For the University of Real Social Relations by Alex Houen and Geoff Gilbert
Just look at those two men
with their dogs on leashes, having
their youth, their years
of indolence, their day at the park,
at one another in the grass and the dust,
at play by the quarry filled
with concrete folly. There is still
time to look, the vantage point
is stable, the waters are held
by the shores, the barrier for the gays
won’t go up for an age.
We even have a speaker – blasting out
Cheikh Mamidou on a trolley
pushed by an old man brandishing
a cap. And there is a little time
to listen, as he mostly wants to sway
in the space and lay his shadow
down. The issue of actual cash
is not now urgent for us, though it is.
The shocking thing is that when
people abandon mercy, the dogs
must be merciful – look again with all eyes
and all the leisure you can manage
at those two men with their dogs
on leashes, bringing grace down, one
upon the other. When I think of everything
that grows, and when I think of everything
we shred, tear, and break to pieces,
and even bury to get rid of that meagre
seepage, of its perfume, and the slaver
from its lolling tongue …
you break that down, does it speak
to the breakings-down that are going
by the name of politics?
don’t feed the clinging tendrils,
those don’t calm the hand breaking out,
blanketing the knuckles, don’t sway
out to the sway. And if he is trying
to sway out his swollen hands in time
for the speaker to offer us
a kind of external monologue it is
because the resemblance of the dogs
and external monologue is in
the way they are too much.
We said we cannot tell
from the structure of the barrier
the passion we will feel;
in this we assumed it was easy
to tell what constitutes a barrier,
how it is different from a goal.
But think of the individual who
cannot see the difference between walking straight
to the open arms of the beloved,
and an elaborate campaign to occupy
the love object. Break it down:
compelled to move like this, he will
speak regardless from his trolley,
with open arms handing in his hands
like a cortical homunculus, bearing nothing,
laying it down before us. Ask
the members of any group to turn
towards him and look direct and deep
into all eyes and his speaking – unbearable,
it is unbearable, that look of his loving it
where there is nothing, all eyes,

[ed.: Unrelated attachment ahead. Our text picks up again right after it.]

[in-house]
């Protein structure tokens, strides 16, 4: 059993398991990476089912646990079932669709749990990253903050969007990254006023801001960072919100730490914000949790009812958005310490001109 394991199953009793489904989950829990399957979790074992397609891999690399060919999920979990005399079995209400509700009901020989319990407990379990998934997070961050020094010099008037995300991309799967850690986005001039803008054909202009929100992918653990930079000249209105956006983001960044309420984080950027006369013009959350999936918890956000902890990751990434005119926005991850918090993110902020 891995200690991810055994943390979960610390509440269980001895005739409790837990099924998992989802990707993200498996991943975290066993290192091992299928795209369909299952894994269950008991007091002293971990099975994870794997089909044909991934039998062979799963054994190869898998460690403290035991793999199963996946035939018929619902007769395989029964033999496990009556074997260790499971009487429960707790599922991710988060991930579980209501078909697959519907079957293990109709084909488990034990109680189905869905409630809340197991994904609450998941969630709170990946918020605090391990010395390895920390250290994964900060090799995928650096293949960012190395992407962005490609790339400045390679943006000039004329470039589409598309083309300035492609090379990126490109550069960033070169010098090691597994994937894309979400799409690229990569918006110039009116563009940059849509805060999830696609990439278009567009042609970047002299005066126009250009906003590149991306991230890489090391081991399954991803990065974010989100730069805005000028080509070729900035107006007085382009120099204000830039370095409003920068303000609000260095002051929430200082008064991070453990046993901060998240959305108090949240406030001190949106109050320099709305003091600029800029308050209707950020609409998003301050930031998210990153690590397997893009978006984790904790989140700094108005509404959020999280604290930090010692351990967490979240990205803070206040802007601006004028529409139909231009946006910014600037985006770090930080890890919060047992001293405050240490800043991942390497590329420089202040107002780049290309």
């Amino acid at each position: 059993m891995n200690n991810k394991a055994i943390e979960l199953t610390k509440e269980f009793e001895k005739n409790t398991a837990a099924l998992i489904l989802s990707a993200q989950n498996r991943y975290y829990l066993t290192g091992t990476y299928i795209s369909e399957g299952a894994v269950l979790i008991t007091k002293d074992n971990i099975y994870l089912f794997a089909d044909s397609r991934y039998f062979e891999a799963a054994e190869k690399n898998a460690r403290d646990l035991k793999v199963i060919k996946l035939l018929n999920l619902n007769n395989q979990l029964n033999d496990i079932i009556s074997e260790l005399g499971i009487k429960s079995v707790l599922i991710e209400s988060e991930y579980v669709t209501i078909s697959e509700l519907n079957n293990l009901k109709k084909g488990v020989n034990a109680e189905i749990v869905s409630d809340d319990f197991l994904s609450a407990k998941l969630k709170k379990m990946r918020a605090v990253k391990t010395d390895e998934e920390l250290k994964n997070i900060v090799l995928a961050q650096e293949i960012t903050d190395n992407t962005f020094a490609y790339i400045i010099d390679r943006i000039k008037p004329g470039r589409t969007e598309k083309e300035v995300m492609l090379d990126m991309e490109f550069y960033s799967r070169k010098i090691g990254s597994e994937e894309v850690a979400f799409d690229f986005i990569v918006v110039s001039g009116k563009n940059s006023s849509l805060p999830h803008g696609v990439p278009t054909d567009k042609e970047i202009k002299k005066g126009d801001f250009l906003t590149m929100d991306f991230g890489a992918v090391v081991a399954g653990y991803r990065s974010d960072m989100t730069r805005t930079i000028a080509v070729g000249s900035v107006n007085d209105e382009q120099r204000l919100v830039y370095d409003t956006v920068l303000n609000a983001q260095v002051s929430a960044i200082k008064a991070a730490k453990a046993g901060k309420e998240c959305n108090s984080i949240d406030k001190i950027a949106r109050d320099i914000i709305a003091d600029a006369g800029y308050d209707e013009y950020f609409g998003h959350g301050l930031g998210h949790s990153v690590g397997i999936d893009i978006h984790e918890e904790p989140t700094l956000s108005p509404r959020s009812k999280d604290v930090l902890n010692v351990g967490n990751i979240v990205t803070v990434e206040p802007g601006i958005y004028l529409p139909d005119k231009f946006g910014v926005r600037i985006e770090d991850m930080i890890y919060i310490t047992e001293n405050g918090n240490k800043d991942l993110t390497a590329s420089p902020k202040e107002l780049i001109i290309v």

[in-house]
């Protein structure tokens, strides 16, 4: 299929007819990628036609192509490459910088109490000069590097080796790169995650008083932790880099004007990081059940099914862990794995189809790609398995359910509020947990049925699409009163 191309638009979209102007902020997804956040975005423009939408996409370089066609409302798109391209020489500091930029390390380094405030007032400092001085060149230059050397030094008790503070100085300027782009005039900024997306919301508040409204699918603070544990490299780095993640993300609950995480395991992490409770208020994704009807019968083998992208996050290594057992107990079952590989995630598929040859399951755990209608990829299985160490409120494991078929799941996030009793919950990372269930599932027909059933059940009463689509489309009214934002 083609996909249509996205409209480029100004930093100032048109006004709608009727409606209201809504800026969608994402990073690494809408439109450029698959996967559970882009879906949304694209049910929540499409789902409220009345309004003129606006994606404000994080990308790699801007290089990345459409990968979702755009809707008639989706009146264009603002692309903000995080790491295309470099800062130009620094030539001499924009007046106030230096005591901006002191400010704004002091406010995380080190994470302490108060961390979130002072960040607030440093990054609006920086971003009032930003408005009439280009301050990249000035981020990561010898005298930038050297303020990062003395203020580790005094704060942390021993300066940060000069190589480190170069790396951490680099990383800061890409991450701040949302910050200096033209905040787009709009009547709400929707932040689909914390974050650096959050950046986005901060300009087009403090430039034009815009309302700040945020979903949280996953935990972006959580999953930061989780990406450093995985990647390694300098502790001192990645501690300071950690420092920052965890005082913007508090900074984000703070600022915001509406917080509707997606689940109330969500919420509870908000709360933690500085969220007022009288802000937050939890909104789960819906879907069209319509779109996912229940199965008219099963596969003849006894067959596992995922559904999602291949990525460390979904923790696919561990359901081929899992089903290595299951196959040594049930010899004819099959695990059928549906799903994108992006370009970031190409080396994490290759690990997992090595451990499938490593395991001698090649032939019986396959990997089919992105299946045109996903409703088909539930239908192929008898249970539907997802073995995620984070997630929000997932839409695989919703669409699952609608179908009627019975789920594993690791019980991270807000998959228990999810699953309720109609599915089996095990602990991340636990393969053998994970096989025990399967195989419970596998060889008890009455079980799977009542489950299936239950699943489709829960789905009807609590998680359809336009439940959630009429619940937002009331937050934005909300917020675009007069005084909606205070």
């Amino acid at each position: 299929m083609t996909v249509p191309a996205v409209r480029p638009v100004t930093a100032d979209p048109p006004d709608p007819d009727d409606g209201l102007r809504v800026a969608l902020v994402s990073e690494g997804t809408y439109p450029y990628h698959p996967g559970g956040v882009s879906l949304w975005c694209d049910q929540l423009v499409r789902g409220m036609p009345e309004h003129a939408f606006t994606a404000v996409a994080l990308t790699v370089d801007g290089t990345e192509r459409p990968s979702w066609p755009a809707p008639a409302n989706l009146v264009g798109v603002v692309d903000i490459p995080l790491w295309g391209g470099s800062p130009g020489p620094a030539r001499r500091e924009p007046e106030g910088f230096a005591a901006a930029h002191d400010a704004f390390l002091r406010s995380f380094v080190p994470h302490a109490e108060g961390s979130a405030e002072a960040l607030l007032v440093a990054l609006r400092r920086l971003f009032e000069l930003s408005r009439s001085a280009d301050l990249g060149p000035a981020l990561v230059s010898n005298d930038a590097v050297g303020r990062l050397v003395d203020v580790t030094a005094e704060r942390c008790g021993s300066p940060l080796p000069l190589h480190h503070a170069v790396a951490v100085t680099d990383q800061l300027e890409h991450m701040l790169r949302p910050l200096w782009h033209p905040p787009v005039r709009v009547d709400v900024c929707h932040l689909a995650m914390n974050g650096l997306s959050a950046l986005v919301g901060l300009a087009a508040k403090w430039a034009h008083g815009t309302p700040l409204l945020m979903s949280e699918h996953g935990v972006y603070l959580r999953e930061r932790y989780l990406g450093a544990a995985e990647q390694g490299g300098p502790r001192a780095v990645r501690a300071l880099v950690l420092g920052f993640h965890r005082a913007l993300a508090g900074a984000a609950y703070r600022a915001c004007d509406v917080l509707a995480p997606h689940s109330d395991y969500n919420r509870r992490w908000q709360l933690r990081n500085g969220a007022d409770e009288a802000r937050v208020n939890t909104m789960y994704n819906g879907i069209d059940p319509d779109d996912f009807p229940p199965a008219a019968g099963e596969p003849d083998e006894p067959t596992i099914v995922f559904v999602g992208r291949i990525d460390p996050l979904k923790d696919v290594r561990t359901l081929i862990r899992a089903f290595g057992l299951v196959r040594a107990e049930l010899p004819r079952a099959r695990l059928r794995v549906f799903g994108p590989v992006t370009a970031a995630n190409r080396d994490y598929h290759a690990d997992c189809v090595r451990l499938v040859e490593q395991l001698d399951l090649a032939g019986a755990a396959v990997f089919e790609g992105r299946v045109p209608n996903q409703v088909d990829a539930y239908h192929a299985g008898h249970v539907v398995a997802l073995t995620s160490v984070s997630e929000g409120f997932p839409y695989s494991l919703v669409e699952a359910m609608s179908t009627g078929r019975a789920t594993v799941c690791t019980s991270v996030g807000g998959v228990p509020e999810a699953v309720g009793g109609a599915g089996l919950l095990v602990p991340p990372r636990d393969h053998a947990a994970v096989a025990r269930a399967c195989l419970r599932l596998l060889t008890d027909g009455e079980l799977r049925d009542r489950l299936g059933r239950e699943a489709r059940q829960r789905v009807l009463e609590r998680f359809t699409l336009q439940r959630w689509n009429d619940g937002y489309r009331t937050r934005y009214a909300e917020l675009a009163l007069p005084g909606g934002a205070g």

where there is nothing, and all the while
his breaking out into a grin.
Even the dogs
aren’t looking looking when they nip the neck
to force the face back into line.
He carries on
regardless, with a freedom not from prison
but of being anyone in his hands. I say
that they are swelling out of line, stretching
away from him, the sensitive surface –
I say the pain – speaking beside him.
Just as his shirt looks not his so much
as skin his lover gave him
for infrastructure to bring him back
to his bones; just as it is great for once
to be free to ash on the floor
but really too late anymore to enjoy it;
just as that time he lay by his lover
and couldn’t take his eyes off
that part of the face swallowed
by a shadow, the air throbbing
like a fat artery. That air speaks and dances
now across the whole territory
to the cost of the shadow. Just look
at the speaker pumping up from the thin
grey crust between the living and the dead –
the further it extends, the more it crackles,
and the bite gets weaker and less tender,
both at once. The scene he has been
making has been building: are there masses
of hands at his hands? masses of eyes
at his eyes? masses of speech at his speech,
even a whole species? Are the concrete trees
in his hands? the deposit on the endless
plastic glasses, the ways of wearing shorts?
are each of the haircuts with their product,
all of the Lillet drinks, every tasteful
flowery dress preparing to leave
as the gays mass, in his eyes? Is the song’s
refrain on a phone, ‘Habibi, habibi’, a boy’s
laughter at the pumping dog, a woman’s
‘ugh’ of disgust, the growling play at the neck,
in his speech? And later, the public transport,
the long walk downhill towards Apollinaire’s
culminating tower, even the train to Milan
overnight, even the hand emerging once
again through its blanket, against the force
of touch – are these in his sway?
there is no cash in his cap; nothing
but some shadow from the lover’s face
covering the best part of his life in obscurity.
The barriers are hefting into place now,
and we depend for our we on a series of cutouts,
layered over each other: complaints about
the fucking dogs, a finite set of stools
around each barrel, group selfies, screen
grab of the whole park.
When I hear this we say itself
without a mouth inside my head,
I am scared of what my mouth will say.
The playful jaw closing on my nape
hurts a little too, the concrete remains
are open to ridicule, and all the time
our monologue is moving past me,
out into the afternoon.
I feel like I might completely
lose it in him; it is unbearable. But
break it down, this is an Empire. It
founders by its limit. Founders in me
too, devastated to have missed this moment,
the barrier secured, the queue reaches
up the hill, the old man cranks it up
and moves on as he has to.
Alex Houen's full collection Ring Cycle was published in 2018. He has published poems in various magazines, including Cambridge Literary Review, PN Review, Poetry London, and Adjacent Pineapple, and is co-editor of Blackbox Manifold. He teaches in the Faculty of English in Cambridge University.
Geoff Gilbert is co-author, with Alex Houen, of the poetry chapbook Hold! West (2016). He has published poems in various journals, including Lana Turner and Blackbox Manifold. He teaches in the Department of Comparative Literature and English at the American University of Paris.